Reston Association proposes increase in member dues, which will cover recreation passes

Reston Association (file photo)

The assessment fees that Reston Association members pay every year are expected to go up again in 2024, based on a newly proposed budget.

To cover the actual costs of running the organization, the annual assessment would need to increase to $872 next year — a 14.3% jump from the $763 that RA charged this year, RA CEO Mac Cummins said in a report to the board of directors.

Last year’s assessment hike was lower than initially anticipated, thanks to a $1 million buydown using a cash surplus, but Cummins has advised against repeating a buydown of that scale, warning that it’s unsustainable and “only delays the inevitable.”

Instead, he recommends taking a more incremental, “bleed in” approach that would involve a smaller cash infusion of $700,000 to bring the 2024 rate down to $840, which would be a 10% increase from last year.

“A dramatic increase in assessment…will lead to unfounded narratives and a communication / transparency breakdown,” Cummins wrote. “…If we were to set aside $1.4 million dollars of cash reserve and put $700,000 into the budget, we could take the excess surplus cash and put it into a money market account and generate some earnings over the next 12 months until it’s again time to use for the 2025 assessment.”

For the upcoming budget, RA has proposed eliminating member fees for recreation passes and certain events, such as the annual “Totally Trucks” event, and instead incorporating those costs into the base assessment.

The move would bring RA more in line with its past practices and those of other homeowners’ associations, according to Cummins. The organization brings in about $400,000 from the recreational pass fees for members, covering only about 15% of the approximately $3 million it takes to operate the pool and tennis facilities.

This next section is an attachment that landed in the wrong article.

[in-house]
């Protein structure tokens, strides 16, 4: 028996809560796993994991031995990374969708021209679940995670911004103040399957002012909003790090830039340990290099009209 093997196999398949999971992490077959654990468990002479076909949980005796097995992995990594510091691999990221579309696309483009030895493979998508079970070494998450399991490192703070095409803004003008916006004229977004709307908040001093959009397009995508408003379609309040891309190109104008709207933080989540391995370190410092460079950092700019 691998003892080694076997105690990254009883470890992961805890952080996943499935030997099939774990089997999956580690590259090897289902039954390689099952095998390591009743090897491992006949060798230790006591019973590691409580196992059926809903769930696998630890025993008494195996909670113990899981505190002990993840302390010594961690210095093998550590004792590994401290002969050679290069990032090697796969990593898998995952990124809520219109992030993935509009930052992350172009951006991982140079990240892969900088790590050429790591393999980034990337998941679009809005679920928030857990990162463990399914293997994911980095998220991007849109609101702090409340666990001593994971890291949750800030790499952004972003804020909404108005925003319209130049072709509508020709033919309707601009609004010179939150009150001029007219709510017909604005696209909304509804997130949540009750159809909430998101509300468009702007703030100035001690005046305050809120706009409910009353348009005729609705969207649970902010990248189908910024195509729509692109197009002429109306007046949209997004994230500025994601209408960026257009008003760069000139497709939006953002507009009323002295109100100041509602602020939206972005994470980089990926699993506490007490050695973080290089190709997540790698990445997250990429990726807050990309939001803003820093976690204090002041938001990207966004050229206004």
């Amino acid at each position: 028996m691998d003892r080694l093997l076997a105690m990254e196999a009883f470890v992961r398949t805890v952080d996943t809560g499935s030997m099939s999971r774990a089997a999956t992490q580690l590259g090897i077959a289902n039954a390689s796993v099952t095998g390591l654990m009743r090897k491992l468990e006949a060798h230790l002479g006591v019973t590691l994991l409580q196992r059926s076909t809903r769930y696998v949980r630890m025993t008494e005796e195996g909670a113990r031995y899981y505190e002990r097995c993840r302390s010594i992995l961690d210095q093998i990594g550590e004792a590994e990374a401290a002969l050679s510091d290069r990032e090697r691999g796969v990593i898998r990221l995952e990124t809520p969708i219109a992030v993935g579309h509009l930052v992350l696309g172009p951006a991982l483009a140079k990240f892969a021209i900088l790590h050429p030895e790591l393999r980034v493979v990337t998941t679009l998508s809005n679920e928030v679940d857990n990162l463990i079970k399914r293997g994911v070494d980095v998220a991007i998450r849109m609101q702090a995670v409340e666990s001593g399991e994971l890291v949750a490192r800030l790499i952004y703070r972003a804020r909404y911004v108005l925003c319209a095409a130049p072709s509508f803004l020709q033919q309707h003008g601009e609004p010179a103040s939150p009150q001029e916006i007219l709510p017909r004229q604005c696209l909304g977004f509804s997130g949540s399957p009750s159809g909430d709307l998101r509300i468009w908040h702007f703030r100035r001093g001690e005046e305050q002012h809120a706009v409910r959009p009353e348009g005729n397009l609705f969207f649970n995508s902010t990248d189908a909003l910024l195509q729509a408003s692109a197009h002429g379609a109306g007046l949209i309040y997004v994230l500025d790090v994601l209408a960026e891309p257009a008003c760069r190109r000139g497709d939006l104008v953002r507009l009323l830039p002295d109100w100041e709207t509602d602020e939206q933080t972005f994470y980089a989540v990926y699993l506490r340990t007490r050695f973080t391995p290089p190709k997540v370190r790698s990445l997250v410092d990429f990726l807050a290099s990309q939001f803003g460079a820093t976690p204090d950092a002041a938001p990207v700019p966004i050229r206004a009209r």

Pass fees from non-RA members generate about $240,000 in revenue.

“The membership currently subsidizes 85% of the cost of these facilities without access to them,” Cummins said.

According to the draft budget, RA anticipates a 7% increase in operating expenses, driven in part by personnel costs, maintenance needs, an uptick in insurance premiums and “a dramatic rise in costs for many materials and supplies” due to inflation.

While looking at how to reorganize staff to be more efficient, including eliminating staff accountant and communications manager positions, RA has proposed adding positions for a chief financial officer, a land use planner, an information technology director and a business analyst.

The IT director would come as the organization grapples with persistent technology issues and a pending website redesign, while the land use planner would “allow the organization to be far nimbler and more responsive than we currently are,” Cummins wrote.

Other staff-related costs include a $90,000 increase in funds for lifeguard salaries “to be more consistent with the market and allow us to fill necessary slots for our summertime aquatics activities,” according to the report.

RA predicts that approximately $3.2 million will be needed for facility repairs and replacements and other capital projects through 2028. Major investments planned in the next five years include Ridge Heights pool renovations and improvements to the Lake Newport, Uplands, Shadowood and Autumnwood tennis courts.

Staff have pushed the Lake Newport project to 2025, and improvements at the Golf Course Island swimming pool could be paused or scrapped entirely.

“Staff have reduced the investment in Golf Course Island to account for maintenance needs but are not currently planning a major investment in the pool,” Cummins said.

The CEO noted that RA recently completed a community survey to gather member feedback on its parks and recreation needs. The results could prompt revisions to the capital improvements plan.

The draft budget will be presented to the RA Board of Directors when it meets on Thursday (Sept. 28).

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